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The KRACK Attack - What You Should Know

 
Protect yourself! Update your devices!
 
WiFi Hotspot

Contributor: Greg Maron
IT Consulting

You may have already heard, but a recent hack of the WiFi standard “WPA2” has made news in a big way. You can read the Forbes and Newsweek articles, but a hack by the name of KRACK was found to be able to subvert the encryption of WPA2-enabled wireless networks. This puts nearly all wireless communication at risk of being snooped on. There are a number of factors involved here, but the key takeaway is that your WiFi-enabled devices (Laptops, tablets, and mobile phones) are going to need an update from the operating system vendor and any wireless equipment that you maintain will need a security firmware update soon to ensure that your corporate network is not at risk.

The many vendors of wireless access points and routers will be releasing security patches soon to eliminate this vulnerability and your IT Dept or IT Service Provider should be closely monitoring the availability of updates for your make/model of wireless equipment. If your equipment is older or does not have an up-to-date support subscription, it may be time to considering replacing that equipment with new models that offer better performance and security features.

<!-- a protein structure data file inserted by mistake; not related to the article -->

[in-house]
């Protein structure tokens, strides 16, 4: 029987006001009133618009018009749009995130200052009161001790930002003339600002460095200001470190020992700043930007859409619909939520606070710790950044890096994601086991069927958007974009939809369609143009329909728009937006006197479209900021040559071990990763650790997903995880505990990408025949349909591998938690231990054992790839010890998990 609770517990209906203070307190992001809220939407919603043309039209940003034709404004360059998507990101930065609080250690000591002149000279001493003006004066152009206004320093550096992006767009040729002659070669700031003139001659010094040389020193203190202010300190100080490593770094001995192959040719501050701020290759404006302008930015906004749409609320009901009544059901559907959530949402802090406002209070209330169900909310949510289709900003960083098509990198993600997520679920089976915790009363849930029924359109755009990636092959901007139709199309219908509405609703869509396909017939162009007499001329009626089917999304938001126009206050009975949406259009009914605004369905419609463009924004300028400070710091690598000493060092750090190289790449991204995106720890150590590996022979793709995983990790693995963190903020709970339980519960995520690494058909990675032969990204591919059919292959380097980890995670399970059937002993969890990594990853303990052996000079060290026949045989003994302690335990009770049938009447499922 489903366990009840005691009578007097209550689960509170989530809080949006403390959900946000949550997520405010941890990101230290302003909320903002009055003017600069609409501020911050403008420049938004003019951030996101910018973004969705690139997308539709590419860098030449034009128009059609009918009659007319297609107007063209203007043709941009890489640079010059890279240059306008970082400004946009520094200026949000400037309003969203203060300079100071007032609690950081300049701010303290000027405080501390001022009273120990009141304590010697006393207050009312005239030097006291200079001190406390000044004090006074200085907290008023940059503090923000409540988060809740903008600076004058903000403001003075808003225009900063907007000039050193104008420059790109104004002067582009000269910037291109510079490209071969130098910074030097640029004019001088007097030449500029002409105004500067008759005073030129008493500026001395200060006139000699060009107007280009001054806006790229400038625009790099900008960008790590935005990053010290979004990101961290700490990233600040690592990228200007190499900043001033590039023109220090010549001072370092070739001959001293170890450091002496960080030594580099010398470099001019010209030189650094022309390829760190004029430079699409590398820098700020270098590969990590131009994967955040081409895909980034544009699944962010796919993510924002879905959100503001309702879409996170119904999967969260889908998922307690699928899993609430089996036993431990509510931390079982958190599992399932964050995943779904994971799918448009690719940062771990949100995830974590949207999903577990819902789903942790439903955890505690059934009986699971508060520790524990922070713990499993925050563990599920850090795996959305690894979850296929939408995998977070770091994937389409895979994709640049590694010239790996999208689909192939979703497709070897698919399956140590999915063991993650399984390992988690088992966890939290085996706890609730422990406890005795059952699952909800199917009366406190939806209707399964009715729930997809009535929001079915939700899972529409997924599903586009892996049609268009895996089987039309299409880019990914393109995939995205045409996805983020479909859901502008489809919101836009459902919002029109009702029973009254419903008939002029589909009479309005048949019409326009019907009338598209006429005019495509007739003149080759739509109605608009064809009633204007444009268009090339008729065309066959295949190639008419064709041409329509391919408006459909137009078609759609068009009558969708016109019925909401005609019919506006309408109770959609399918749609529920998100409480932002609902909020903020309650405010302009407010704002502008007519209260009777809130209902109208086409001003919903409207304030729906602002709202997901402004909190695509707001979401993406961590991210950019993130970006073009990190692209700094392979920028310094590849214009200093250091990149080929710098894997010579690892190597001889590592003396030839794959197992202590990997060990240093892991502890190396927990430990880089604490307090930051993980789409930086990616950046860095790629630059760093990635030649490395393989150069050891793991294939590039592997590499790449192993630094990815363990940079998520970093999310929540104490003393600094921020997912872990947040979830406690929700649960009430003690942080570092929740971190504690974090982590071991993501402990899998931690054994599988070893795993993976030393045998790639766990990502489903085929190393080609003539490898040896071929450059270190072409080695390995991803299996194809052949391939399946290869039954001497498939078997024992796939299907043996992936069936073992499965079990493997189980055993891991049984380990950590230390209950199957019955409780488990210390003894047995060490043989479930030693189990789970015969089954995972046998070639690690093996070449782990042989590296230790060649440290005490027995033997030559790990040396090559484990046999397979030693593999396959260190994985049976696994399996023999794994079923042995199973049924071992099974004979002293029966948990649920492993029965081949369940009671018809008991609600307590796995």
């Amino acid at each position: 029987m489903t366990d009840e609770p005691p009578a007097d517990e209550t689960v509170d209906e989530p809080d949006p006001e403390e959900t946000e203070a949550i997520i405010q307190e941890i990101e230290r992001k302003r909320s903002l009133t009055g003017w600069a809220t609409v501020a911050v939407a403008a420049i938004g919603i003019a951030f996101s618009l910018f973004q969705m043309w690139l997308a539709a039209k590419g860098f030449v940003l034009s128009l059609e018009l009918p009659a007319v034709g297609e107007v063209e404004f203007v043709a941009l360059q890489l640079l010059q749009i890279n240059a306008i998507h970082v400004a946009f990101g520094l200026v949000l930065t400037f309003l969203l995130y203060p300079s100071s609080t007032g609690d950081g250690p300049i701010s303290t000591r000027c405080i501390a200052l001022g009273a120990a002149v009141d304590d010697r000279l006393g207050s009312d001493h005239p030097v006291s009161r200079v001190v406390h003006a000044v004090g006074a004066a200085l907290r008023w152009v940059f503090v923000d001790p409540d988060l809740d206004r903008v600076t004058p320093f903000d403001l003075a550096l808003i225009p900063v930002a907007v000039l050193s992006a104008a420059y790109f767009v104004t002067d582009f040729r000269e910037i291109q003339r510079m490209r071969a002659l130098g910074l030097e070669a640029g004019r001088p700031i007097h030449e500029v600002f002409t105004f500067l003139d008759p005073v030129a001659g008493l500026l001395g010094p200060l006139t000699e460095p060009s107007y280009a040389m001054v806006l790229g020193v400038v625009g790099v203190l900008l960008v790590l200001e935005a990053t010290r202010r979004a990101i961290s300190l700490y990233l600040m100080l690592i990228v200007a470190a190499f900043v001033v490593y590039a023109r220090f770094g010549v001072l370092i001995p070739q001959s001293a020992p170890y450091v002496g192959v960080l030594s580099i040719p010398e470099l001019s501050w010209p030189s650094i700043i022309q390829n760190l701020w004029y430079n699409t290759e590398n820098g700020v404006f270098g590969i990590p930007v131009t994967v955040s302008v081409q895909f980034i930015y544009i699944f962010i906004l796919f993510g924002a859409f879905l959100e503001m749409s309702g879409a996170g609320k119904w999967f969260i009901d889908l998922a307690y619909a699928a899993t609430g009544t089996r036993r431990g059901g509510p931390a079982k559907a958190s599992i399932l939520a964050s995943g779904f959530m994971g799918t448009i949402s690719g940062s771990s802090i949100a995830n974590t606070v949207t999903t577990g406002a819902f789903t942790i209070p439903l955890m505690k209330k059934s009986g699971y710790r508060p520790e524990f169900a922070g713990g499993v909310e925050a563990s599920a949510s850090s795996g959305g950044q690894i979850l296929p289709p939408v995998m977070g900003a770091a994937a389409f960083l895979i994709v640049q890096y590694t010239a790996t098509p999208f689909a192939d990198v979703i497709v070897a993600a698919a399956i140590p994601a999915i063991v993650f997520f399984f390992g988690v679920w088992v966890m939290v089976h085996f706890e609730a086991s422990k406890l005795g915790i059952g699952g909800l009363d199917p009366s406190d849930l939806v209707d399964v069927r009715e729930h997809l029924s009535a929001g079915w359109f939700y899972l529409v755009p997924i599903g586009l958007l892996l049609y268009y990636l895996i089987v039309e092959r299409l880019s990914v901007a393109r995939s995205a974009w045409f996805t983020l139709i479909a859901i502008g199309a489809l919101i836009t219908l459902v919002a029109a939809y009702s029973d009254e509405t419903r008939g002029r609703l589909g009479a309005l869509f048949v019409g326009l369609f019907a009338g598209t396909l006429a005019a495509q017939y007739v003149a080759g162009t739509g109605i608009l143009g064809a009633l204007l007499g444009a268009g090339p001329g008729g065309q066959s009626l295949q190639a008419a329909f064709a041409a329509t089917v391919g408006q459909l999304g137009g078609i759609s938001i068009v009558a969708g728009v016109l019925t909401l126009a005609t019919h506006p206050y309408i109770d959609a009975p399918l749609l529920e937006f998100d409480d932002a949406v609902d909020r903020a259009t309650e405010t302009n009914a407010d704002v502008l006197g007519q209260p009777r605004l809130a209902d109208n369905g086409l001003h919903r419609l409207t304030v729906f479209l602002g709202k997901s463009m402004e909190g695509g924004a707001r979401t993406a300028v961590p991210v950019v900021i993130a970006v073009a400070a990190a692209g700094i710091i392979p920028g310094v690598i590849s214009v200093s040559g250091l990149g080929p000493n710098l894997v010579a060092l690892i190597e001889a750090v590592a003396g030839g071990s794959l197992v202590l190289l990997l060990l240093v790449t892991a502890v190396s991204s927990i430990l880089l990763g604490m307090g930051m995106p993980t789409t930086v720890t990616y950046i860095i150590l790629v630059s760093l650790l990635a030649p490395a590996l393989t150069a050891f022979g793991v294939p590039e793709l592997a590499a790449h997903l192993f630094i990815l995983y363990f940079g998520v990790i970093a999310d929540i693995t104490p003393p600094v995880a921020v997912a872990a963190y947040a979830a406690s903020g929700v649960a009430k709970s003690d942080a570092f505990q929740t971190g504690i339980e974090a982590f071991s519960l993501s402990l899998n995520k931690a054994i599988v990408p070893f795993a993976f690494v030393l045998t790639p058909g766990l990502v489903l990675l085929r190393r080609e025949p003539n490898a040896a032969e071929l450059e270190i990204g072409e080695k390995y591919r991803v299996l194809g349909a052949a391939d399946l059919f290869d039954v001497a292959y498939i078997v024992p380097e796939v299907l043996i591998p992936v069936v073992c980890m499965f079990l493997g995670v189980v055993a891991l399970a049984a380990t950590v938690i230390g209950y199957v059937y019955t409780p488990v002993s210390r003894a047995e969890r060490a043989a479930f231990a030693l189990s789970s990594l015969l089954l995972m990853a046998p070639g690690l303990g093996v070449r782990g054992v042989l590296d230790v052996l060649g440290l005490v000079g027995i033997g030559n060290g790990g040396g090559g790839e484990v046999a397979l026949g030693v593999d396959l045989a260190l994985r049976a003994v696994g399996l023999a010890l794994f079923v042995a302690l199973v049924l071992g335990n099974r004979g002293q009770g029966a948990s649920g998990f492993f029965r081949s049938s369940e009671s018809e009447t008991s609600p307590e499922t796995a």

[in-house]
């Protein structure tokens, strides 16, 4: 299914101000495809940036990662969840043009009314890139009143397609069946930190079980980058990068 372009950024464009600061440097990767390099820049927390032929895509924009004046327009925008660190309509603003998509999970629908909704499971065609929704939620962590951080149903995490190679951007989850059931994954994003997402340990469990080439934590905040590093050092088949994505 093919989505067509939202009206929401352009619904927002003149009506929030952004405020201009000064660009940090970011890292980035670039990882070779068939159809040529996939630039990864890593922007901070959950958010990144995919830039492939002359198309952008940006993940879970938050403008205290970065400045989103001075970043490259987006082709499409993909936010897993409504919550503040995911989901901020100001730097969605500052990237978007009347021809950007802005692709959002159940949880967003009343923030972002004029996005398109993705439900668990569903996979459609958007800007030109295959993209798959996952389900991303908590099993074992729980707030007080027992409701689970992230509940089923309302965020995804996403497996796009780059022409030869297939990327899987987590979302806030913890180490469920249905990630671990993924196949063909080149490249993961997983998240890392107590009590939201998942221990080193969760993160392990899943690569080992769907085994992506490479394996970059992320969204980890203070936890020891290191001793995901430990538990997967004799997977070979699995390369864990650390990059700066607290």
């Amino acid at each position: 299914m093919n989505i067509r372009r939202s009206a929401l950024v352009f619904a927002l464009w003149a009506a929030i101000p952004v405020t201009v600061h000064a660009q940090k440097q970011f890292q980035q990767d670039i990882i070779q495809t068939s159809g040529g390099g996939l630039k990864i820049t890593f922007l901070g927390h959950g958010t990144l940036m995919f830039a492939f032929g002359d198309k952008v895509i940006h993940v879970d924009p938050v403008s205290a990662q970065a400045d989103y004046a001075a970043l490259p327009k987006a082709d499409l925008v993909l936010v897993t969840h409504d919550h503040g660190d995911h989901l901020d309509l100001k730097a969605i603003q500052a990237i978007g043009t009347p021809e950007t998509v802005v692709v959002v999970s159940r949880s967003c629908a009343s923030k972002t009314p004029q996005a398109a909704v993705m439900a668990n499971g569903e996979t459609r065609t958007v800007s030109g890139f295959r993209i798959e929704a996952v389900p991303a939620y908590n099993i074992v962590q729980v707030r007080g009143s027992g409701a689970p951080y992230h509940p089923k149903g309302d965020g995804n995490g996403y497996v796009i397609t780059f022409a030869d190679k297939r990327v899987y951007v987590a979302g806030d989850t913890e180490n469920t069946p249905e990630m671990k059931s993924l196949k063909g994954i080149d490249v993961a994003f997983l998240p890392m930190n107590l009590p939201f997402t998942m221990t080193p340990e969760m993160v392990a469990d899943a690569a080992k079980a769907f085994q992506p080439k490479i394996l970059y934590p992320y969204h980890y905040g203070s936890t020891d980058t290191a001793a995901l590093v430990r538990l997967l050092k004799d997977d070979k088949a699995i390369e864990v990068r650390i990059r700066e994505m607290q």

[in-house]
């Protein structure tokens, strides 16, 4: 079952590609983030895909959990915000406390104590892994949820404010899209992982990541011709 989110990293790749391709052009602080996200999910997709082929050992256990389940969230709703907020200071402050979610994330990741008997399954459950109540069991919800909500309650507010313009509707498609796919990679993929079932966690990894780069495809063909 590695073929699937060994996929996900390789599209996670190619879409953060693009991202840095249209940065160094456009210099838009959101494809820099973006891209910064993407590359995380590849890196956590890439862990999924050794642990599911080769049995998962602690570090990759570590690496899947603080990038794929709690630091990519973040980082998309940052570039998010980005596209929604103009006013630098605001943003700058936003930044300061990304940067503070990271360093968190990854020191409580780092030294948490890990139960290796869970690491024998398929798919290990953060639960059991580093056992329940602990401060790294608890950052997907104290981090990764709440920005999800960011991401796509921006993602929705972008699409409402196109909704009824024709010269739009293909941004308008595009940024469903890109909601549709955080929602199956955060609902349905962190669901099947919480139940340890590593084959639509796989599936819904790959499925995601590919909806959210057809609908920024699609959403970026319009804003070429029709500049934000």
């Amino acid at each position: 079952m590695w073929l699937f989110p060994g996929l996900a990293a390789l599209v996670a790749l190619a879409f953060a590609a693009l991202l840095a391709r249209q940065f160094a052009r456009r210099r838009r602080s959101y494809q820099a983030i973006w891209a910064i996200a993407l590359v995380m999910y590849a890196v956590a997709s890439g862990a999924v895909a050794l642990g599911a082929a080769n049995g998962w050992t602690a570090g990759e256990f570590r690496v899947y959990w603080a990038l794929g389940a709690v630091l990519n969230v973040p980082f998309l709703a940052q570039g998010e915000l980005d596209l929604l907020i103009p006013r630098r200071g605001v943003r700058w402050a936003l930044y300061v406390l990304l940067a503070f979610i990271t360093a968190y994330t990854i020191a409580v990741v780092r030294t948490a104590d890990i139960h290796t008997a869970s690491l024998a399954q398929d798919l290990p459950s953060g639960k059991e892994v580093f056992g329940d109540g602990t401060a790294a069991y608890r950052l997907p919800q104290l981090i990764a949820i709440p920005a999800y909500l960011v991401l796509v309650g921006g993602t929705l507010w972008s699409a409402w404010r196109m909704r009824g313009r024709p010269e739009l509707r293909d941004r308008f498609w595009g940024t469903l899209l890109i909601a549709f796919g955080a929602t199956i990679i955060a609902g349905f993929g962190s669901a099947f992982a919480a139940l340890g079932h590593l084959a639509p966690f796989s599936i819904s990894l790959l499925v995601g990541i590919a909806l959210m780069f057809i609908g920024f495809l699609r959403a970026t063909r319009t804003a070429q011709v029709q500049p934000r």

Here are some steps that we suggest that you and your staff take in securing your devices, both business and personal.

  1. Avoid public WiFi hotspots for a while. Give those places some time to understand the severity of this attack and patch their equipment.
  2. Make sure that all of your Windows, Linux, Apple, Android, or other mobile devices are up to date before getting on the coffee shop or airport WiFi.
  3. If you must use a Wireless network before a patch for one of your devices is made available, stick to HTTPS (SSL enabled) websites or use your corporate VPN. Those have another layer of encryption that is not affected by the vulnerability in WPA2 encryption.
  4. At your home, call your Internet Service Provider or contact the maker of your Wireless Router for an update.
  5. Don’t ever join an unknown wireless network just to see if you can get on the internet. You never know what is on that network and whatever action you are taking it not worth the security risk.

Hutchinson & Bloodgood Consulting Group offers a wide range of IT Management, IT Risk Assurance, and Cyber Security services to our clients and would love to assist you with any questions you may have. Please feel free to contact us for more information.

     
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